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Descending deeper than ever before: How Hessian divers explore underwater caves in Namibia |

The largest underground lake in the world is located in the Namibian Dragon’s Breath Cave. A team of German cave divers wants to venture into the water, which is approximately 200 meters deep – and has completed its final training in a mine near Willingen.

By Leander Löwe

With huge headlights, 70 kilogram breathing gas bottles and wrapped in a thick wetsuit, one diver after the other trudges towards the shaft entrance. They briefly wet their faces, then pushed themselves down into the depths.

Tom Baier stands next to him and shouts instructions. The cave diver team leader knows that there can be no mistakes on the upcoming expedition. “We have really adverse conditions there,” he says. “We don’t have a telephone on site, there is no electricity either, we have to be prepared for everything.”

Three divers sit in front of a cave entrance in the mine near Willingen

Down into the “Breath of the Dragon”

In June, the eight divers who are completing their final exercise here in the Willingen mine want to dive 200 meters deep into the Namibian Dragon’s Breath Cave. Baier and his team have been active in Namibia’s highlands and exploring caves for around three years, and this expedition will be their largest to date.

The object of the exploration is spectacular, says Baier: “In the middle of the barren mountains you go through a hole measuring around 50 by 80 centimeters. Then, after 250 meters of climbing, a cave system the size of two to three football fields opens up at the bottom.”

The divers sit in a circle, Tom Baier draws on a blackboard

World’s largest underground lake

It contains the largest underground lake in the world. What exactly the divers will find in the depths of the water is still unclear. So far, the lake has only been explored to a depth of 132 meters, or about half of it.

In a similar mission a few years ago, the divers found human bones and drinking vessels that were around 25,000 years old. These would have come from the time when the underground caves were dry due to the Ice Age and were accessible to people.

Two bones are measured underwater with a tape measure.

Research and document

The divers’ main focus, however, is on the question of whether there could be a connection to other caves in the region. “Maybe it’s a closed system, that would of course be an exciting story,” says Baier.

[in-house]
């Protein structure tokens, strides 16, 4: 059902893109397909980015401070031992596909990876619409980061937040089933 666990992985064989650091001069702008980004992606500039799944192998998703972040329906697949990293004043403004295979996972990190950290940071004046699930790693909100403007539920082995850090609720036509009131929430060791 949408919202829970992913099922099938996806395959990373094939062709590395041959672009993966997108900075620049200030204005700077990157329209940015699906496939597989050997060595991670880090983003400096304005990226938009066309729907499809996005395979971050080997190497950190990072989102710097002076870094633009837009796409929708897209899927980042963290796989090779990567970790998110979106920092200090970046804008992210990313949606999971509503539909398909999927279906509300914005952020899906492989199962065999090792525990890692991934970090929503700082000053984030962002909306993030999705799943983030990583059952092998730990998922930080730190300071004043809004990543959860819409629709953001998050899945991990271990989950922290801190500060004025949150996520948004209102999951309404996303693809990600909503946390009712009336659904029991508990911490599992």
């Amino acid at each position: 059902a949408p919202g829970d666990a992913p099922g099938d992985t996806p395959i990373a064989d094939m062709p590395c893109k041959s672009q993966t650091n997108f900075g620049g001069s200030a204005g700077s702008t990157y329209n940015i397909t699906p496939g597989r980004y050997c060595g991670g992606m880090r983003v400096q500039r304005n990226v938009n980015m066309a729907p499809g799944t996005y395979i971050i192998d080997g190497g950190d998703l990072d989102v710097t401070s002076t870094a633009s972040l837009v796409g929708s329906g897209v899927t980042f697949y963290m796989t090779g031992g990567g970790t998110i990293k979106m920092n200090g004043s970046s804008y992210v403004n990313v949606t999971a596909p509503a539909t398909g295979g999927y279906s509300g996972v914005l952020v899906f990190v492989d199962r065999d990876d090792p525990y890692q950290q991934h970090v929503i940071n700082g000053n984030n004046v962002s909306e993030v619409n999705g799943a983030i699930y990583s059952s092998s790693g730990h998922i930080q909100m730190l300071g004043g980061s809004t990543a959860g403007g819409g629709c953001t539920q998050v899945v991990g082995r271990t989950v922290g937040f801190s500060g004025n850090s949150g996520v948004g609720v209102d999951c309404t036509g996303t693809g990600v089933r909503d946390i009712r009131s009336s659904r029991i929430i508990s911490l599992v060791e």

The whole thing should be spectacularly documented. The divers have now trained in the Schwalefeld mine near Willingen (Waldeck-Frankenberg) on ​​how the camera and light have to work together – in addition to a medical emergency.

Three men are sitting in the water, one is lying on his back in front of them and appears to be unconscious.

Injuries are often a death sentence

“From crashes to decompression accidents or dehydration – of course a lot can happen down there,” says Tom Baier in an interview with In addition, the nearest Namibian city is hundreds of kilometers away and prompt supply is not guaranteed.

Because of such conditions, cave diving is also considered the supreme discipline of scuba diving. If a diver is injured, he cannot surface but must dive all the way back to the entrance. The hour-long decompression phases in particular can cost an injured diver his life.

A cave diver stands in his outfit with gas bottles and a helmet in the cave entrance.

Climbing, abseiling, filming, diving

Caution is therefore the top priority, the exercises are challenging. The slate mine, which was filled with groundwater about 50 years ago, offers the best training conditions for the rescue and lighting exercise. In the end, every move has to be perfect, and the team has been preparing for this for a whole year.

Escape from an underwater cave without seeing anything, climb around in wet and dry caves, abseil from the diving tower in the Giessen swimming pool – to become a cave diver, newbies would have to have completed at least two hundred dives. Otherwise, missions like the one coming up would be life-threatening.

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